Genetic Instability, Gene-Gene Interactions, and SNP Sampling Strategies to Identify Disease Alleles
The analysis of genetic variation is expected to further our understanding of the genetic contributions to human diseases and may provide insights into human evolution. Modern genetic analysis of pedigrees segregating highly penetrant cancer susceptibility genes has provided a wealth of information on both cancer pathogenesis and cancer risk. Unfortunately, for most commonly occurring tumors, the high-risk alleles of such loci do not play a significant role. In our project Mapping Interactive Cancer Susceptibility Loci (MICSL), we have developed an affected sibling pair cohort (breast, prostate, colon, and lung cancer) to pursue genes with relatively modest relative risks, especiallly those that may interact with other such genes. We test the hypothesis that this class of genetic variation and genetic interaction most often determines cancer risk in the population at large.
As of December 2003, we had recruited a total of 871 affected sibling pairs. These consisted of 594 pairs with breast cancer, 288 with prostate cancer, 77 with colon cancer, and 33 with lung cancer. This cohort of affected sibling pairs is one of the largest such resourced for linkage analysis in commonly occurring cancers. the major focus of MICSL has been to conduct linkage analysis with 100 candidate genes involved in tumor suppression, DNA repair, cell-cylce control, apoptosis, and drug and xenobiotic metabolism. So far 97 candidate genes and 238 microsatellite markers have been established in our production stream for genotyping all sibling pairs. We discovered and implemented genotyping for almost one-third of these markers from Human Genome resources; the others represent previously indentified markers in public databases. At present, we have constructed a Web-enabled database that contains more than 233,000 genotypes for the preliminary linkage analysis of our candidate genes.
We have preliminary results suggesting that the candidate gene approach wer are employing will be quite productive in identifying genes influencing cancer susceptibility. Two-point linkage analysis (candidate gene and marker) have identified numerous potential linkage signals (specifically in our breast and prostate cancer cohorts) that have guided our subsequent multi-point linkage efforts. Our ability to identify prominent linkage signals in our candidate genes has been facilitated by our use of clinical data simultaneously collected with our patient DNA samples. This allows us to stratify our affected sibling pairs based upon additional disease criteria such as family history or pathological features. Utilizing this approach, we have identified a locus on chromosome 3 implicated in prostate cancer risk. We are continuing to characterize this locus via linkage disequilibrium mapping approaches using single nucleotide polymorphisms (SNPs) with the goal of narrowing the disease interval. Our approach demonstrates how our hypothesis-driven candidate gene approach has proven fruitful as opposed to genome-wide trawling exercises.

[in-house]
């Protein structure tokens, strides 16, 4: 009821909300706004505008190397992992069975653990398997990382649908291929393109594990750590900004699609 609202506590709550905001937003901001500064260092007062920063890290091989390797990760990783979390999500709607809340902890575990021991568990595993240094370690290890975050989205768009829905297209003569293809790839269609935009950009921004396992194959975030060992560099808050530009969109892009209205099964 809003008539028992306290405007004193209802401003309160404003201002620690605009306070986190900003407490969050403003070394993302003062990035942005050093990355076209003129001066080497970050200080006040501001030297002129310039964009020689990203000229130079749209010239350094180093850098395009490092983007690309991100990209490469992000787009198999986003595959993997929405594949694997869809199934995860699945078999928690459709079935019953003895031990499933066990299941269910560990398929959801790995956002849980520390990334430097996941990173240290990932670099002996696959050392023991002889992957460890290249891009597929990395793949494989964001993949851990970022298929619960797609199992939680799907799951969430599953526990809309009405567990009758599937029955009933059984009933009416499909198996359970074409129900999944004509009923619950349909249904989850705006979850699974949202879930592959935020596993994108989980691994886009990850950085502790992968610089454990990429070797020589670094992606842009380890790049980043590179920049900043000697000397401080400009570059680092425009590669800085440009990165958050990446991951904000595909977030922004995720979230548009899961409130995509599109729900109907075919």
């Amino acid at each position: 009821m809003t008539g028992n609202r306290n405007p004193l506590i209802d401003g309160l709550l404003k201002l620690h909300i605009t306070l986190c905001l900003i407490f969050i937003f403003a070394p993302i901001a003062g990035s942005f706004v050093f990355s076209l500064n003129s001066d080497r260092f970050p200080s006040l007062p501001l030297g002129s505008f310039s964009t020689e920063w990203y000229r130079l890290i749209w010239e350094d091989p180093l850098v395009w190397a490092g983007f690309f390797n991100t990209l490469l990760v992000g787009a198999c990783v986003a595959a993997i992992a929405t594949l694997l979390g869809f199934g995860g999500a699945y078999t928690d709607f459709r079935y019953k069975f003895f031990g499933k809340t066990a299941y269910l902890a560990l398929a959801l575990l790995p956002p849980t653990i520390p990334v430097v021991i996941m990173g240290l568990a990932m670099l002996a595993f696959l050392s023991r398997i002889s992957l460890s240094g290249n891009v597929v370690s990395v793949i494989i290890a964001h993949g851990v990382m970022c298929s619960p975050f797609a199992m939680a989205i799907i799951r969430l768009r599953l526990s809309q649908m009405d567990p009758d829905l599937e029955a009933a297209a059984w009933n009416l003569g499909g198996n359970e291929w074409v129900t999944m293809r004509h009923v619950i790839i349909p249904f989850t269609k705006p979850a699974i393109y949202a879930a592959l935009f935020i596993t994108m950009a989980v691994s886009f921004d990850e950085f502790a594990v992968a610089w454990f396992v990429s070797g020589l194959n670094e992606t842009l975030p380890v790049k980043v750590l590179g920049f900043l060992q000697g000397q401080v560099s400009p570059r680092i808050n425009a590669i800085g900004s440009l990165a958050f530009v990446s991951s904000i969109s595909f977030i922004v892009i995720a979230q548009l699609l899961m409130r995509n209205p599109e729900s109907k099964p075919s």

Our sibling pair resources are also facilitating the development of a new methodology for detecting disease gene associations and gene-gene interactions that use fare lower numbers of sibling pairs for disease allele discover. This approach relies on enrichment strategies for patients based on allele-sharing. We believe it will be possilbe to partition our sibling pair resources into groups that will allow for the initial discovery of disease variants and their confirmation in a replicate sample set. Ultimately, this allows for the testing of virtually any candidate gene provided information is known about the biology / function of the gene. The previously described custom Web-enabled database facilitates these analyses.
In recent years, the identification and analysis of SNPs have drawn remendous enthusiasm from geneticists; however, the best SNP-based sampling strategy for human disease studies is still very controversial. The controversy arises from the debates examining both SNP density and sampling strategies to facilitate the best study design. We have made substantial progress in the analysis of SNP haplotypes to address the above issues. Our data suggest that the required SNP density is largely determined by the evolutionary history of current major haplotypes, and a large portion of the genome may require a very high density (<1 kb) of radomly sampled SNPs. Using this concept, we have developed a SNP sampling strategy by selecting SNPs with highly correlated allele states. This has allowed us to demonstrate the existence of evolutionarily conserved haplotype frameworks across ethnic populations that could define probable historical recombination hotsposts. These observations have implications in the search for the casual diseases such as cancer based on the CDCV (Dommon Disease/Common Variant) hypothesis.